France Bans Sales of Apple’s iPhone 12 Over Radiation Concerns, Belgium to Review

In a recent development, France’s radiation watchdog, the Agence Nationale des Frequences (ANFR), has imposed a ban on the sales of Apple’s iPhone 12 within the country. The decision follows tests conducted by the ANFR, which revealed that the iPhone 12 exceeded European radiation exposure limits.
Apple iphone 12 5G smartphone in SingaporeMeanwhile, Belgium said it would review the potential health risks linked to Apple’s iPhone 12, Reuters news report said.

The specific issue cited by the ANFR was the smartphone’s Specific Absorption Rate (SAR), which measures the rate at which the body absorbs radiofrequency energy from the device. The SAR of the iPhone 12 was found to be higher than what is legally allowed under European regulations.

France’s junior minister for the digital economy, Jean-Noel Barrot, suggested that a software update could potentially resolve the problem. However, if Apple fails to address the issue promptly, the ANFR has indicated that it may order a recall of the iPhone 12 devices currently in circulation throughout France.

Apple’s Response and Dispute

Apple has disputed the ANFR’s findings, asserting that the iPhone 12 has received certification from multiple international bodies, affirming its compliance with global radiation standards. This disagreement sets the stage for a potential standoff between the tech giant and French regulators.

Understanding Specific Absorption Rate (SAR)

Specific Absorption Rate, or SAR, refers to the amount of energy that the human body absorbs from any source of radiation. It is typically expressed in watts per kilogram of body weight. While mobile phones emit radiation in the form of radiofrequency waves, it’s important to note that this type of radiation is non-ionizing, meaning it doesn’t have the energy to break chemical bonds or cause cellular changes that can lead to conditions like cancer.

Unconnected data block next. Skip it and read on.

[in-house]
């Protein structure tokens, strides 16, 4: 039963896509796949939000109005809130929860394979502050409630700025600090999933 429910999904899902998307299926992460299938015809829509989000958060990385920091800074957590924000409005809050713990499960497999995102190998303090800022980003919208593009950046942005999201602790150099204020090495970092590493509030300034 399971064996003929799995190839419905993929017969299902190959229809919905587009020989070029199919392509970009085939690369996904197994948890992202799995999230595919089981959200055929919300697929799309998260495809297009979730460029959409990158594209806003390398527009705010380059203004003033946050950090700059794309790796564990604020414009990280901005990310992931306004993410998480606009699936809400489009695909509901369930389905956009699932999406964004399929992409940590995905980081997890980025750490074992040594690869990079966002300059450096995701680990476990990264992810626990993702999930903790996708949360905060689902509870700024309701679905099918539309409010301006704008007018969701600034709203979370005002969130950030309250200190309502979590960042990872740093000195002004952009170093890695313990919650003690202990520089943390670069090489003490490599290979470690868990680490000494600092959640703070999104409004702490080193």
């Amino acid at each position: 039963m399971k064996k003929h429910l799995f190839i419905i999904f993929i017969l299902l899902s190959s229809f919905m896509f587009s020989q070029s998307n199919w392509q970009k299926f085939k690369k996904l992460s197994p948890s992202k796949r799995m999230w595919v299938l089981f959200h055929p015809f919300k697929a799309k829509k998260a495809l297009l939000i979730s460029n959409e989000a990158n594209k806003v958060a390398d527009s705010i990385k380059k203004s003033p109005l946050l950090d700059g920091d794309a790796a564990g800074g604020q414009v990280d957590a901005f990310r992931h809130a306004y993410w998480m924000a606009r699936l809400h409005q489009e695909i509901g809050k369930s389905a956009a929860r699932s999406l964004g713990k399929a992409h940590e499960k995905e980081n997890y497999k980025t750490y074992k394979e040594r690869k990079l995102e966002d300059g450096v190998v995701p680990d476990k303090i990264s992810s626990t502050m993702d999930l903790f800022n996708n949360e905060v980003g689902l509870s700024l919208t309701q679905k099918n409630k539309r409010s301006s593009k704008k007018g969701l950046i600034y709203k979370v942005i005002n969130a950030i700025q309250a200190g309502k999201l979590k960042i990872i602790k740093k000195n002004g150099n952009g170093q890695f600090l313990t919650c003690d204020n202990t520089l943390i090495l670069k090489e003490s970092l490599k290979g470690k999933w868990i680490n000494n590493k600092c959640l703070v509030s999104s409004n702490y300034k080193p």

The primary concern associated with non-ionizing radiation from mobile phones is the heating of body tissue, which, when above certain limits and with prolonged exposure, can result in health effects such as burns or heat stroke. However, experts from the International Commission on Non-Ionizing Radiation Protection (ICNIRP) emphasize that the SAR levels found in the iPhone 12 pose no risk to human health.

Ongoing Research and Health Implications

International health organizations, including the World Health Organization (WHO), have not found definitive evidence linking mobile phone radiation to adverse health effects, although they have called for further research.

In 2011, the International Agency for Research on Cancer (IARC) classified mobile phone radiation as “possibly carcinogenic” (class 2B), indicating a potential link to cancer. However, this classification was based on limited evidence and could not establish a definitive connection.

ANFR’s Suggested Solution

The ANFR has proposed that a software update could rectify the SAR issue associated with the iPhone 12. This approach is based on the idea that software modifications can influence how hardware functions, ultimately reducing users’ exposure to radiation.

Apple, on the other hand, has rejected the ANFR’s findings and insists that it has provided ample evidence of compliance with SAR regulations through lab results from both Apple and independent third-party sources.

Potential Impact Beyond France

The ANFR’s decision to ban the iPhone 12 for failing to meet European Union standards raises questions about the potential for similar bans in other countries within the EU. The ANFR intends to share its findings with regulators in other EU member states. While it remains uncertain whether other authorities will launch investigations or impose similar bans, Germany’s Federal Office for Radiation Protection has indicated that discussions on the matter are ongoing.

As this situation unfolds, both Apple and regulatory agencies will continue to grapple with the complex issue of mobile phone radiation and its potential impact on public health.